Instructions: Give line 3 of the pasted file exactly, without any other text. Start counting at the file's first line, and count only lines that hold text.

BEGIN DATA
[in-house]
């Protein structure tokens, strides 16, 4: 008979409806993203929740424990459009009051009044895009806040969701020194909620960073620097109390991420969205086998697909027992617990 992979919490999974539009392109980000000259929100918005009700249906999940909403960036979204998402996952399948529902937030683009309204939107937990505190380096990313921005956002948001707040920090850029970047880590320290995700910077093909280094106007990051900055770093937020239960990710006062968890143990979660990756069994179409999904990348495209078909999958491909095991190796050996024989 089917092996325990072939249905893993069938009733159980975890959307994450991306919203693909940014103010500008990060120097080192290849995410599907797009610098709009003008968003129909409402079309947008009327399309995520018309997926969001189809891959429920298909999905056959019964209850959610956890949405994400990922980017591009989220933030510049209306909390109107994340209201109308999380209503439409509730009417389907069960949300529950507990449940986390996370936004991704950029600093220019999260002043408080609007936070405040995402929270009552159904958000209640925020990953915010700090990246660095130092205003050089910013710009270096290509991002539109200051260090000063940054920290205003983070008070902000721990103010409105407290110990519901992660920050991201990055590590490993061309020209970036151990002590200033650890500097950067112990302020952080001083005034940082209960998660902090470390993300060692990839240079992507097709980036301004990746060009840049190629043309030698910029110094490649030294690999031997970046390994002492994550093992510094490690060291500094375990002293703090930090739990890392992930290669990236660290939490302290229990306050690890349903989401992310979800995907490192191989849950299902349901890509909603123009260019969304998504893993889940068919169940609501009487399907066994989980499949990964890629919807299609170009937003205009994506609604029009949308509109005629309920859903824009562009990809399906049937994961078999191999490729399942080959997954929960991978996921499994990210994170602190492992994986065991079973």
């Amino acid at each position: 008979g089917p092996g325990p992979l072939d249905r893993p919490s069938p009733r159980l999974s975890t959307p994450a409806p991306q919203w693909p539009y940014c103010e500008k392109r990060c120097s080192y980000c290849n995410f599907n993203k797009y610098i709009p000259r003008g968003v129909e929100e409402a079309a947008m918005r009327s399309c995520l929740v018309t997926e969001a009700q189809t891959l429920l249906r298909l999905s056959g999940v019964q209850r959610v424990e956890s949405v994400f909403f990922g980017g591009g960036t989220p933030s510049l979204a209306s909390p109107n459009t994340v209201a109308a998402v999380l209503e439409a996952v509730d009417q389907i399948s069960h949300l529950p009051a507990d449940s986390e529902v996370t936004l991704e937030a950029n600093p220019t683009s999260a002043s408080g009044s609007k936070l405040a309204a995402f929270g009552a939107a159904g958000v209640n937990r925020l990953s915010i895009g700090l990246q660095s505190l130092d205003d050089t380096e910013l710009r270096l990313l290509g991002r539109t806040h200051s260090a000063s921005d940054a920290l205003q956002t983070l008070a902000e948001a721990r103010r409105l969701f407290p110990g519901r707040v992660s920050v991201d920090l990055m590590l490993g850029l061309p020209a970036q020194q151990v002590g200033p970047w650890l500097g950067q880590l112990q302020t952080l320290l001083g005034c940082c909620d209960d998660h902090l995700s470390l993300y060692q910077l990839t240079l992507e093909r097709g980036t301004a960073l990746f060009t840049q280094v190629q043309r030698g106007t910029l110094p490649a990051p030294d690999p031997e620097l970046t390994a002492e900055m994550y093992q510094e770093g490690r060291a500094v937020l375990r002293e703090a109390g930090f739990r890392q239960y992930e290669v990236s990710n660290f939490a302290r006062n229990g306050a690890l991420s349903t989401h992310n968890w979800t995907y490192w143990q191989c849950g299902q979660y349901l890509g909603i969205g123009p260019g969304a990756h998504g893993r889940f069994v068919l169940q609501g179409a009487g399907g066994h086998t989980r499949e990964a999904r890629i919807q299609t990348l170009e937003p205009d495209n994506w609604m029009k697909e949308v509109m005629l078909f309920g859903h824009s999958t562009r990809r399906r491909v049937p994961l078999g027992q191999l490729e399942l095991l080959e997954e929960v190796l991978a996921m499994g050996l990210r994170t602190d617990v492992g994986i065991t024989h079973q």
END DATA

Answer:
């Amino acid at each position: 008979g089917p092996g325990p992979l072939d249905r893993p919490s069938p009733r159980l999974s975890t959307p994450a409806p991306q919203w693909p539009y940014c103010e500008k392109r990060c120097s080192y980000c290849n995410f599907n993203k797009y610098i709009p000259r003008g968003v129909e929100e409402a079309a947008m918005r009327s399309c995520l929740v018309t997926e969001a009700q189809t891959l429920l249906r298909l999905s056959g999940v019964q209850r959610v424990e956890s949405v994400f909403f990922g980017g591009g960036t989220p933030s510049l979204a209306s909390p109107n459009t994340v209201a109308a998402v999380l209503e439409a996952v509730d009417q389907i399948s069960h949300l529950p009051a507990d449940s986390e529902v996370t936004l991704e937030a950029n600093p220019t683009s999260a002043s408080g009044s609007k936070l405040a309204a995402f929270g009552a939107a159904g958000v209640n937990r925020l990953s915010i895009g700090l990246q660095s505190l130092d205003d050089t380096e910013l710009r270096l990313l290509g991002r539109t806040h200051s260090a000063s921005d940054a920290l205003q956002t983070l008070a902000e948001a721990r103010r409105l969701f407290p110990g519901r707040v992660s920050v991201d920090l990055m590590l490993g850029l061309p020209a970036q020194q151990v002590g200033p970047w650890l500097g950067q880590l112990q302020t952080l320290l001083g005034c940082c909620d209960d998660h902090l995700s470390l993300y060692q910077l990839t240079l992507e093909r097709g980036t301004a960073l990746f060009t840049q280094v190629q043309r030698g106007t910029l110094p490649a990051p030294d690999p031997e620097l970046t390994a002492e900055m994550y093992q510094e770093g490690r060291a500094v937020l375990r002293e703090a109390g930090f739990r890392q239960y992930e290669v990236s990710n660290f939490a302290r006062n229990g306050a690890l991420s349903t989401h992310n968890w979800t995907y490192w143990q191989c849950g299902q979660y349901l890509g909603i969205g123009p260019g969304a990756h998504g893993r889940f069994v068919l169940q609501g179409a009487g399907g066994h086998t989980r499949e990964a999904r890629i919807q299609t990348l170009e937003p205009d495209n994506w609604m029009k697909e949308v509109m005629l078909f309920g859903h824009s999958t562009r990809r399906r491909v049937p994961l078999g027992q191999l490729e399942l095991l080959e997954e929960v190796l991978a996921m499994g050996l990210r994170t602190d617990v492992g994986i065991t024989h079973q």